Calls are being made for legislation to ensure telecommunications connections are considered “critical business services” after complaints to the telecommunications ombudsman rose by more than a third in the last half of 2016.
In its six-monthly update released this week, the Telecommunications Industry Ombudsman (TIO) revealed it had received 65,970 complaints between July 1 and December 31 of 2016. Out of those complaints, 8606, or 13%, were from disgruntled small business owners.
The TIO reports the number of complaints is up 33.8% from the same six-month period in 2015, and is up 5.3% from the first six months of 2016. Nearly half of complaints were related to customer service, with the common areas of concern including billing and payments, faults, and complaints handling.
Internet services generated the most complaints, at 37.4% of overall cases, a number that’s up more than 50% from the same period in 2015. Then comes complaints about mobile services at 35.4%, and landline services at 27.3%.
What will the election mean to you?
Sign up to our free newsletter, including this weekend’s coverage of the election.
The spike in complaints is indicative of the “serious issues” in the sector, believes founder of IT services business Combo, David Markus.
He told SmartCompany this morning many businesses are left with “zero certainty” when dealing with telcos.
“If a business asks ‘where’s my fibre connection I ordered’, the best information they’ll get from a customer service is a promise of an update tomorrow,” Markus says.
“The flow of information between the telcos and businesses are leaving businesses with zero certainty on the support they’ll receive.”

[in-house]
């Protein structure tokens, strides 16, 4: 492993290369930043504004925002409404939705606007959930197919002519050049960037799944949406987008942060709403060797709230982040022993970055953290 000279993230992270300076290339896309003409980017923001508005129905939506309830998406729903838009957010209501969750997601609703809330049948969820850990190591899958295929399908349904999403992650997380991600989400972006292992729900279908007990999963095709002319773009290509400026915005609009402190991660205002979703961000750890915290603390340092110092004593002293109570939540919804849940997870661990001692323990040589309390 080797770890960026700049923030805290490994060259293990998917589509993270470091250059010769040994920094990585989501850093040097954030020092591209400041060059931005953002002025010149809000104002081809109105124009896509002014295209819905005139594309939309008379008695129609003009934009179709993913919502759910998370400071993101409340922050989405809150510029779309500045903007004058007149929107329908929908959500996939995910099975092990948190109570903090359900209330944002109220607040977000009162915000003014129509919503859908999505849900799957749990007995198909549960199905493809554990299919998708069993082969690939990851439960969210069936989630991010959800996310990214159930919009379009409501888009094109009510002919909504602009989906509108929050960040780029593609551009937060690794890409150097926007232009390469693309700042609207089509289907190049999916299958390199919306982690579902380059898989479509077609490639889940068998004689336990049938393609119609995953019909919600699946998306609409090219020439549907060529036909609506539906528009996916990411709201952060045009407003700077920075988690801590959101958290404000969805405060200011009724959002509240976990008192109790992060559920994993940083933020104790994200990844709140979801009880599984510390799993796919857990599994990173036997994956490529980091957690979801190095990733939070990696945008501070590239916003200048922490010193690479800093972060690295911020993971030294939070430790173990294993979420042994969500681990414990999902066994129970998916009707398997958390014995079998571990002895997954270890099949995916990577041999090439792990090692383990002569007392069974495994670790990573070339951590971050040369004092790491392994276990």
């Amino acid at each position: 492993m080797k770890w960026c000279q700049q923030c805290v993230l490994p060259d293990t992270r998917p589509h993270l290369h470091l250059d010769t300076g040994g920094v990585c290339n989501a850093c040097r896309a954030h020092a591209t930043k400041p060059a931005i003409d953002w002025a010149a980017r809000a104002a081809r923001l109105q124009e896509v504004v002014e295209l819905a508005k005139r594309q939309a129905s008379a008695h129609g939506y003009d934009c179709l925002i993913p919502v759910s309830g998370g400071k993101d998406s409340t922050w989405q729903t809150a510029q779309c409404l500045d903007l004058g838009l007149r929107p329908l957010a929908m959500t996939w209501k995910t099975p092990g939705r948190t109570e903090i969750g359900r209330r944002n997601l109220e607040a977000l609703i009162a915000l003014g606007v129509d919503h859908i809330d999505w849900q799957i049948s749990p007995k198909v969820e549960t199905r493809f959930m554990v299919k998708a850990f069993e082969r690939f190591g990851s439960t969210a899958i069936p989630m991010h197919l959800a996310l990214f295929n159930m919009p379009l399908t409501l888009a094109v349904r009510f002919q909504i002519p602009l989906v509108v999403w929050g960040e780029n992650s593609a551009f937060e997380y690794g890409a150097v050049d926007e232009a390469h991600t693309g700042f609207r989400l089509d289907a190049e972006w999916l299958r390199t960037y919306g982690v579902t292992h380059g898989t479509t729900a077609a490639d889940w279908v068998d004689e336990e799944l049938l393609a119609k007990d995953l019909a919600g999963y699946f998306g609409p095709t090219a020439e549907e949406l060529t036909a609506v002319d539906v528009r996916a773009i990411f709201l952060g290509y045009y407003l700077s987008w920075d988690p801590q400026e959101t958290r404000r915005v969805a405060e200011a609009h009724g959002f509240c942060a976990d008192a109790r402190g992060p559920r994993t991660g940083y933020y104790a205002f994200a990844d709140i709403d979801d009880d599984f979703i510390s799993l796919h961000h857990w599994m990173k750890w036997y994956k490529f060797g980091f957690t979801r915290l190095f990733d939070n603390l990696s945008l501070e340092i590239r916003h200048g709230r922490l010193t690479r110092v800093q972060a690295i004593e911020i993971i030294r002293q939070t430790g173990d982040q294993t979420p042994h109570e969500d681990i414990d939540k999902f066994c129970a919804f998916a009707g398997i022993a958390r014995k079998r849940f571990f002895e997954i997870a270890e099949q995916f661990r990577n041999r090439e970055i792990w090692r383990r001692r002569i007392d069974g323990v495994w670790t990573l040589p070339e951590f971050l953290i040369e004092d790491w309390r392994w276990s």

Markus believes the conditions are only getting worse for SMEs, with businesses that relocate offices often experiencing weeks of waiting time before having services connected, despite expectations connections will be available on arrival.
“Every time our clients relocate they’re hoping to have the connections in place by the time they arrive, but the telcos can only provide suggestions of a potential arrival date, there are no guarantees,” he says.
“There really is no such thing as a service level agreement saying ‘we will get this installed by a certain date’, and that’s not okay when we’re in an era where businesses are dependent on that data connection.”
Data should be a “critical” service like gas or electricity
Data should be considered a “critical business service” like electricity or gas, says Markus, who is calling for legislation to force telcos to install data connections in a certain time frame.
“[That legislation] would be terrific, even if it was just about getting technicians out, as communications with them are a disaster. Every time they promise to come they miss the deadlines they set themselves,” Markus says.
“Unless we get legislation along these lines, I can’t see things improving. Some basic standards and service level agreements would be a terrific thing.”
Across Australia, the TIO reports Victorians and South Australians lodged the most complaints to the Ombudsman, followed by the ACT and New South Wales. The Northern Territory and Western Australia fell to the bottom of the list for complaints.
For businesses trying to avoid issues with data connections when moving office or relocating, Markus advises providing your service provider warning “months in advance”.
“What we say to anyone who’s relocating is that they need to plan months in advance and give telcos plenty of warning,” he says.
“If you’re moving to a city office, a few weeks would probably suffice, but if you’re in the greater metropolitan area you should give as much warning as possible.”
“And God help you if you’re out in the bushlands.”